The Swiss franc and Japanese yen both had a better week than the US dollar but it was the Greenback that hogged the headlines as the USD index touched a 10-month high. On the week the dollar was an average of 1.2% firmer. It strengthened by a cent and three quarters against the pound.

Investors blew hot and cold in their reaction to the domestic US Economic data. They aggressively marked down the dollar in response to last Friday’s provisional Michigan index of consumer sentiment when it came in well below forecast at 70.2. That was largely because “Over the past half century, the Sentiment Index has only recorded larger losses in six other surveys”. At complete odds with that was investors’ response to an unexpected 1.1% monthly fall in retail sales. That sent the dollar higher, apparently because it drew attention to risks faced by the global economy as a whole. A TV appearance by Federal Reserve Chairman Jerome Powell had no lasting impact on the dollar. One of his contributions was that “It’s not yet clear whether the Delta strain will have important effects on the economy; we’ll have to see about that”.



The flight to safety by investors was felt most painfully by the “commodity” currencies; the Australian, NZ and Canadian dollars. For the Loonie, it meant an average fall of 1.5%, including losses of two and a half cents to sterling (1.4%) and more than two US cents (2.7%). Compared with a month ago, the CAD is just about unchanged on average.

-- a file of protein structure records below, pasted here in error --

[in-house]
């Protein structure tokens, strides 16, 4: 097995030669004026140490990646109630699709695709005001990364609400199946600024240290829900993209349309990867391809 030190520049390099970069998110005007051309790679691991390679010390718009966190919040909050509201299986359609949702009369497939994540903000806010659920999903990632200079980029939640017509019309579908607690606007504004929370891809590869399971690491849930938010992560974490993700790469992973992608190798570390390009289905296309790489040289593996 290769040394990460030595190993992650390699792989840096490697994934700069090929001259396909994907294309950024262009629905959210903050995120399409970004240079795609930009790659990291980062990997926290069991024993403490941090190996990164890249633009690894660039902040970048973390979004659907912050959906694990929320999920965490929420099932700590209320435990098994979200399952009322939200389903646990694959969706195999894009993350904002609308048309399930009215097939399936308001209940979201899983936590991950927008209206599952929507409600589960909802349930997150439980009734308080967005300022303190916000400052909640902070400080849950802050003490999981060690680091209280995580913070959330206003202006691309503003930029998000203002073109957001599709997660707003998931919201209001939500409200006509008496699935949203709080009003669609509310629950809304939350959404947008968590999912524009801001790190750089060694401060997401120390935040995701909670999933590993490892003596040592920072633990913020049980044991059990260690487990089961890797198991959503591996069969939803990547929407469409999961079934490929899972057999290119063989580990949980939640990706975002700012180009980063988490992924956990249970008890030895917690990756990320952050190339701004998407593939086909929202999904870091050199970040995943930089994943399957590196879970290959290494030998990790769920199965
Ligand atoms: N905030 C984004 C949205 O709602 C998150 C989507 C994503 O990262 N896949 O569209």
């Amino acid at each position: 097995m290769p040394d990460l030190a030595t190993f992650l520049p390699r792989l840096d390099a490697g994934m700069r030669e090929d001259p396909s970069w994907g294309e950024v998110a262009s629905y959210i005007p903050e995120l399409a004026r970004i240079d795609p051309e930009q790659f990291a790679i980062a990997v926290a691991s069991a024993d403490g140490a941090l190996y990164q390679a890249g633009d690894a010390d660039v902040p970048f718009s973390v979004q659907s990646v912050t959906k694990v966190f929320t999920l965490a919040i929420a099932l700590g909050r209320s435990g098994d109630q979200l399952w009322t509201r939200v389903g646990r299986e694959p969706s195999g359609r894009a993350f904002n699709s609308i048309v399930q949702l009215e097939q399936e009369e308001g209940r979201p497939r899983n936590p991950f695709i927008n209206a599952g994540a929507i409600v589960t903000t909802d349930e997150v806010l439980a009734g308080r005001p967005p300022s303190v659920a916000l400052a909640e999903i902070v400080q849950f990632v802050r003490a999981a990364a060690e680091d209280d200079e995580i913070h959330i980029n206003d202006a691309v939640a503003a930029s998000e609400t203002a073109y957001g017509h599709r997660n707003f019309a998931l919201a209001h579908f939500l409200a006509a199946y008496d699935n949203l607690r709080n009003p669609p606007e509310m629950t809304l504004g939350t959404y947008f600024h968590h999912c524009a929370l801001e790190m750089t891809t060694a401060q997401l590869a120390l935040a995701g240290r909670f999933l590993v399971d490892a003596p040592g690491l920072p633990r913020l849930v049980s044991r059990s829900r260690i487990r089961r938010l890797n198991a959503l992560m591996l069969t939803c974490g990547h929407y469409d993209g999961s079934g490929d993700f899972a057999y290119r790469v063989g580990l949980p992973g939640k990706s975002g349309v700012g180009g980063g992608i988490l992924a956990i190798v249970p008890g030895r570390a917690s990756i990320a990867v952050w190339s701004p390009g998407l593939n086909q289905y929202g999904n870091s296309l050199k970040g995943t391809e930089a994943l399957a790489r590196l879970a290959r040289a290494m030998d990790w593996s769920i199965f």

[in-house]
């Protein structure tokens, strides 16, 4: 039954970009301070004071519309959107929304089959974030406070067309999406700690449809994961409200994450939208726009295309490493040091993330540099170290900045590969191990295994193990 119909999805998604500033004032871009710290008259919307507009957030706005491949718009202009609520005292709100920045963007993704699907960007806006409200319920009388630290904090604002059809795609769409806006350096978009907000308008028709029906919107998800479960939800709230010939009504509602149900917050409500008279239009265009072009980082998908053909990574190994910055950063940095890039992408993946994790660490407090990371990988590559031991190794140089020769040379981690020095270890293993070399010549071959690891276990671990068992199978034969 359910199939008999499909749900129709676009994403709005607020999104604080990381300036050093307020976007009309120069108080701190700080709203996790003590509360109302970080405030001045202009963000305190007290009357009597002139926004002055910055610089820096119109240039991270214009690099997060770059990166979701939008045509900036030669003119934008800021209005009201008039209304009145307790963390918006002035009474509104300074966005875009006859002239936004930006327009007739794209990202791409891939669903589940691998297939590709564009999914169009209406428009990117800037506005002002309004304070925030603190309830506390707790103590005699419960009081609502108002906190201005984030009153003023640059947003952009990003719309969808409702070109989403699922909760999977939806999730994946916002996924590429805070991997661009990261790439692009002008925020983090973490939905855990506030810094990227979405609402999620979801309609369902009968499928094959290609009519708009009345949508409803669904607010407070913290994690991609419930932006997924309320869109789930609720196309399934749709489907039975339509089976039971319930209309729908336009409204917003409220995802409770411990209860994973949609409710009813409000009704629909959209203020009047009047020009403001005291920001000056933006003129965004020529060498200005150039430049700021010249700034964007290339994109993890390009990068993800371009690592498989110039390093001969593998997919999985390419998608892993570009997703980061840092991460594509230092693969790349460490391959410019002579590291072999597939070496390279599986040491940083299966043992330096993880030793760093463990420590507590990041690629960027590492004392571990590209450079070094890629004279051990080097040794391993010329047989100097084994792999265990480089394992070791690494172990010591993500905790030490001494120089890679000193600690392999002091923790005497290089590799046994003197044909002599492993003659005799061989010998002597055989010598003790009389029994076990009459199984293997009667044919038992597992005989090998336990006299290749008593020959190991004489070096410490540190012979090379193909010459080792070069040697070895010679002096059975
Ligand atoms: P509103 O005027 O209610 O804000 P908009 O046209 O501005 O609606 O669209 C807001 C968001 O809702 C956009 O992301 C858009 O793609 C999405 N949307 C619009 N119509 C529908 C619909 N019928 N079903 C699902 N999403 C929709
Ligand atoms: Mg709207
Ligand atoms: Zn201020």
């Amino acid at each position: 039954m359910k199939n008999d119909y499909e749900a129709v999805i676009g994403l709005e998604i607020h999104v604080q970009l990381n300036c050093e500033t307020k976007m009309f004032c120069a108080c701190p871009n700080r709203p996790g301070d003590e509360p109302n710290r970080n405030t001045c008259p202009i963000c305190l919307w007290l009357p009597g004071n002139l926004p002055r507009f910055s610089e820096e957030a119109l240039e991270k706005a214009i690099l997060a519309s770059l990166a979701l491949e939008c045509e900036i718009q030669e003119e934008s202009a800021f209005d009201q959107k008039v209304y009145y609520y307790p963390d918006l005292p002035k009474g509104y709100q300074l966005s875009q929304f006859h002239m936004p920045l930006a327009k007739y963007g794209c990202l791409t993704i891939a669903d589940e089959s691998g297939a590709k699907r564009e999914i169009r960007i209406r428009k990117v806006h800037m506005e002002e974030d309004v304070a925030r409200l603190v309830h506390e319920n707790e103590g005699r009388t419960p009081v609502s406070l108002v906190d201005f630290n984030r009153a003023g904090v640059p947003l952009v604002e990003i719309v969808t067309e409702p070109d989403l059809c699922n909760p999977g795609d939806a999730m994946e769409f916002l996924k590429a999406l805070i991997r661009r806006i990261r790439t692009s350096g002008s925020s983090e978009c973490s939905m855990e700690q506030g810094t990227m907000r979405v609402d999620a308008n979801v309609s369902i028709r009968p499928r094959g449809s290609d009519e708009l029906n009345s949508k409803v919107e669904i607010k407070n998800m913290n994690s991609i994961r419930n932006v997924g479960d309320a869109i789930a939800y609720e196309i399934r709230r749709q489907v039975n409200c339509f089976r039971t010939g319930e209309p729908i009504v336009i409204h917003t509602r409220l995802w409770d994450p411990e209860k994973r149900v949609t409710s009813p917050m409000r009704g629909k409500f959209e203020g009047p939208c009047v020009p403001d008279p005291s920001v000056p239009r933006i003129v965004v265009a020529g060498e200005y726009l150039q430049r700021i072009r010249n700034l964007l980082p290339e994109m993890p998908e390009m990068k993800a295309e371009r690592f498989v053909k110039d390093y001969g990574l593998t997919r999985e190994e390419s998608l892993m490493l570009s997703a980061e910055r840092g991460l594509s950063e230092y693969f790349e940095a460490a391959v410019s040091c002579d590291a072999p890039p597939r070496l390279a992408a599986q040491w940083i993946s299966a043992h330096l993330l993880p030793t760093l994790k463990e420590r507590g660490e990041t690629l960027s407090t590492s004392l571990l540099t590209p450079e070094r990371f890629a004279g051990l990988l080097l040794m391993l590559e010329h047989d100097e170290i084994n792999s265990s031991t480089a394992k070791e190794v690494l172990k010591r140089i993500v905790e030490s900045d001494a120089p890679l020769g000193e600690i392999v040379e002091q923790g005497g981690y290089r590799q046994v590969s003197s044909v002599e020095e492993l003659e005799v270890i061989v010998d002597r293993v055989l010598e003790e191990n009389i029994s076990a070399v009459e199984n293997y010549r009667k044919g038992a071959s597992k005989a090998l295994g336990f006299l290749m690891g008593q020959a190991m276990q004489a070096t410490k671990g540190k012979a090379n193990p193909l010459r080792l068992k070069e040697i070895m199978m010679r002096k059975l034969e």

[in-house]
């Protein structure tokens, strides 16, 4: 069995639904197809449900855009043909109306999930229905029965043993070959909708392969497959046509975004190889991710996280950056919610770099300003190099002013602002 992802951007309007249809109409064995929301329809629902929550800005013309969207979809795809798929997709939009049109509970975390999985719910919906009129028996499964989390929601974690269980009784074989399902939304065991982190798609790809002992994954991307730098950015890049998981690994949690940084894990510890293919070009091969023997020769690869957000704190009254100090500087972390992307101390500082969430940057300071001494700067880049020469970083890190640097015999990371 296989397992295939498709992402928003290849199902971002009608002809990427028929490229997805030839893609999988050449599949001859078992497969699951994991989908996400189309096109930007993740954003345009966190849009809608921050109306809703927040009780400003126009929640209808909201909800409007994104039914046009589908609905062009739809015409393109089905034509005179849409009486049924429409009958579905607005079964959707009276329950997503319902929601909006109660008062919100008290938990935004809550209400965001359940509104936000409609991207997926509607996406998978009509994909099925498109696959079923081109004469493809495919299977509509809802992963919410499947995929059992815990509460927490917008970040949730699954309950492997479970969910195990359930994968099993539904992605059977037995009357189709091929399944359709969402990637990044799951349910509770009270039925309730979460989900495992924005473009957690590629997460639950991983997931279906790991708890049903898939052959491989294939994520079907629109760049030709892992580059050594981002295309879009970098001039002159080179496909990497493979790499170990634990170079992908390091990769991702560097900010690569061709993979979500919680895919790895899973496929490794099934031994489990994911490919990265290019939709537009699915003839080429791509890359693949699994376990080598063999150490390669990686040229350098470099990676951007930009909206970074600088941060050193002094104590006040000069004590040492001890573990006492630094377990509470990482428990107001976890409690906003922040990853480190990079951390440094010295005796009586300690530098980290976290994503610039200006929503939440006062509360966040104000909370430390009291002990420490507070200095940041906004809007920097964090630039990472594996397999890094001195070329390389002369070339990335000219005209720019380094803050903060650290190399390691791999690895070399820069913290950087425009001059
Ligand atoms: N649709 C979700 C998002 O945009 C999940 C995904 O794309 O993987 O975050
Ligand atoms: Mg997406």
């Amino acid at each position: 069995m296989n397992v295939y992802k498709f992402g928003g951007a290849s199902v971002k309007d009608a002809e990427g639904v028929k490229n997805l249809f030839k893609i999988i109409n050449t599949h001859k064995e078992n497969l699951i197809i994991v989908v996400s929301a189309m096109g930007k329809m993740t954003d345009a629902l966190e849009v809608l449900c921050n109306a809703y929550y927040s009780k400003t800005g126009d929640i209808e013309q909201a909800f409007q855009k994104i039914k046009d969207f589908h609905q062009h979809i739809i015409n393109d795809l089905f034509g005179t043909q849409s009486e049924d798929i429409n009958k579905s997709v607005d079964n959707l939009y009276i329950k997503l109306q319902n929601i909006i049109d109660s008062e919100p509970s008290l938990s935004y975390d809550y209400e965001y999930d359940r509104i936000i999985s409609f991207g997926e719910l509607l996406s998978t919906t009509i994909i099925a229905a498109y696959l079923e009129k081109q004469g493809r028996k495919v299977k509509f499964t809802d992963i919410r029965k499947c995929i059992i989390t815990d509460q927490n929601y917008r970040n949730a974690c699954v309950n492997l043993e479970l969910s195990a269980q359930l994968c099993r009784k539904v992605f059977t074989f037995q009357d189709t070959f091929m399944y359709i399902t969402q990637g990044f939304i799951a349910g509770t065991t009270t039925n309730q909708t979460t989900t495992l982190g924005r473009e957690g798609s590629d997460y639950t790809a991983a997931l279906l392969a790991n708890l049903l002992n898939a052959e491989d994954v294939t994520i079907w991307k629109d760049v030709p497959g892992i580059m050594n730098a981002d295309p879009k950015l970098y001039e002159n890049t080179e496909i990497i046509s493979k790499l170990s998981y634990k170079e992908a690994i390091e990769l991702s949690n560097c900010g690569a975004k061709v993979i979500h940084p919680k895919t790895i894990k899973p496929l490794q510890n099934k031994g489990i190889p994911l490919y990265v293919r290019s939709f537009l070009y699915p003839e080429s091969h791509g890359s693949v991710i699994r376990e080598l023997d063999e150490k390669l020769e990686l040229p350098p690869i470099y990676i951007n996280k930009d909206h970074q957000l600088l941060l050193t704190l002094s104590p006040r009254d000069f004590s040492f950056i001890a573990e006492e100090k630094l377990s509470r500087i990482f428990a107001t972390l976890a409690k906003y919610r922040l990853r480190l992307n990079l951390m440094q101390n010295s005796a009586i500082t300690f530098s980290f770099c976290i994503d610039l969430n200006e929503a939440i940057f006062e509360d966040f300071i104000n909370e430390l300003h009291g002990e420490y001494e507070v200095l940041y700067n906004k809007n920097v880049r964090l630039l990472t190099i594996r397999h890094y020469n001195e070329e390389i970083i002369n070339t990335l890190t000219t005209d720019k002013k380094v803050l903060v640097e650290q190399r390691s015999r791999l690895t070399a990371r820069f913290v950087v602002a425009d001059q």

Canada’s economic data had little to do with the currency’s performance. There were some theoretically important numbers but investors were more concerned with global matters, such as Covid-D and China’s tightening grip on the billionaires and the technology sector. The Canadian dollar was unchanged after a 2.1% rebound in manufacturing sales and a 0.8% decline in wholesale sales. Canadian inflation accelerated from 3.1% to 3.7% in July, matching the high of May 2011. The number was well ahead of the 3.4% predicted by analysts but it put no upward pressure on the Loonie.